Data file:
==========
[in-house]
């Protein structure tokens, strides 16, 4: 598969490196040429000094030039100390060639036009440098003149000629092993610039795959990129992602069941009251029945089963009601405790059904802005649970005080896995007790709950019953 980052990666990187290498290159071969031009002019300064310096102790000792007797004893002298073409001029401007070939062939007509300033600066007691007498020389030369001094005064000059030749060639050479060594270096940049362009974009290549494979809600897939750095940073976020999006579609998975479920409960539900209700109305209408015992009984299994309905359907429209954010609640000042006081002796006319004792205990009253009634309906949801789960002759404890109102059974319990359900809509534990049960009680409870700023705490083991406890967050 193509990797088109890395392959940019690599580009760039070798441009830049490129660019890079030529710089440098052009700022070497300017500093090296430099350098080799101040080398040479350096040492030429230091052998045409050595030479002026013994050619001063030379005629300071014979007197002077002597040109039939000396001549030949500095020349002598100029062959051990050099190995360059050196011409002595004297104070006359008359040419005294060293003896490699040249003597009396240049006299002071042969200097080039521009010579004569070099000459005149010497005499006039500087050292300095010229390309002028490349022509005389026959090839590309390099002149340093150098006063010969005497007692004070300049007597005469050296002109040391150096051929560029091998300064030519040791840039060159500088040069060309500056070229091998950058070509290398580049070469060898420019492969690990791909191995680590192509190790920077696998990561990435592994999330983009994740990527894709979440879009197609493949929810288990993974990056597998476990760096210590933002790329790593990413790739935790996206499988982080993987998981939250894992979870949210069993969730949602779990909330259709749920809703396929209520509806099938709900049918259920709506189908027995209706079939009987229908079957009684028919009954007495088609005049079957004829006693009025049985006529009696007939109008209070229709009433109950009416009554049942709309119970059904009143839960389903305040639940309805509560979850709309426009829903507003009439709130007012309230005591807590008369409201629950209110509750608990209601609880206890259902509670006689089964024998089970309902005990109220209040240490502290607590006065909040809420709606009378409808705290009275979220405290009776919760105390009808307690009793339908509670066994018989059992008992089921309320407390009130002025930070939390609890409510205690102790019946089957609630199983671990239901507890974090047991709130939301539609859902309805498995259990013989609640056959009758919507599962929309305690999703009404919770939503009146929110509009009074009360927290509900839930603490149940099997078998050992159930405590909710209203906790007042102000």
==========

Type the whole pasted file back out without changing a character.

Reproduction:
[in-house]
């Protein structure tokens, strides 16, 4: 598969490196040429000094030039100390060639036009440098003149000629092993610039795959990129992602069941009251029945089963009601405790059904802005649970005080896995007790709950019953 980052990666990187290498290159071969031009002019300064310096102790000792007797004893002298073409001029401007070939062939007509300033600066007691007498020389030369001094005064000059030749060639050479060594270096940049362009974009290549494979809600897939750095940073976020999006579609998975479920409960539900209700109305209408015992009984299994309905359907429209954010609640000042006081002796006319004792205990009253009634309906949801789960002759404890109102059974319990359900809509534990049960009680409870700023705490083991406890967050 193509990797088109890395392959940019690599580009760039070798441009830049490129660019890079030529710089440098052009700022070497300017500093090296430099350098080799101040080398040479350096040492030429230091052998045409050595030479002026013994050619001063030379005629300071014979007197002077002597040109039939000396001549030949500095020349002598100029062959051990050099190995360059050196011409002595004297104070006359008359040419005294060293003896490699040249003597009396240049006299002071042969200097080039521009010579004569070099000459005149010497005499006039500087050292300095010229390309002028490349022509005389026959090839590309390099002149340093150098006063010969005497007692004070300049007597005469050296002109040391150096051929560029091998300064030519040791840039060159500088040069060309500056070229091998950058070509290398580049070469060898420019492969690990791909191995680590192509190790920077696998990561990435592994999330983009994740990527894709979440879009197609493949929810288990993974990056597998476990760096210590933002790329790593990413790739935790996206499988982080993987998981939250894992979870949210069993969730949602779990909330259709749920809703396929209520509806099938709900049918259920709506189908027995209706079939009987229908079957009684028919009954007495088609005049079957004829006693009025049985006529009696007939109008209070229709009433109950009416009554049942709309119970059904009143839960389903305040639940309805509560979850709309426009829903507003009439709130007012309230005591807590008369409201629950209110509750608990209601609880206890259902509670006689089964024998089970309902005990109220209040240490502290607590006065909040809420709606009378409808705290009275979220405290009776919760105390009808307690009793339908509670066994018989059992008992089921309320407390009130002025930070939390609890409510205690102790019946089957609630199983671990239901507890974090047991709130939301539609859902309805498995259990013989609640056959009758919507599962929309305690999703009404919770939503009146929110509009009074009360927290509900839930603490149940099997078998050992159930405590909710209203906790007042102000």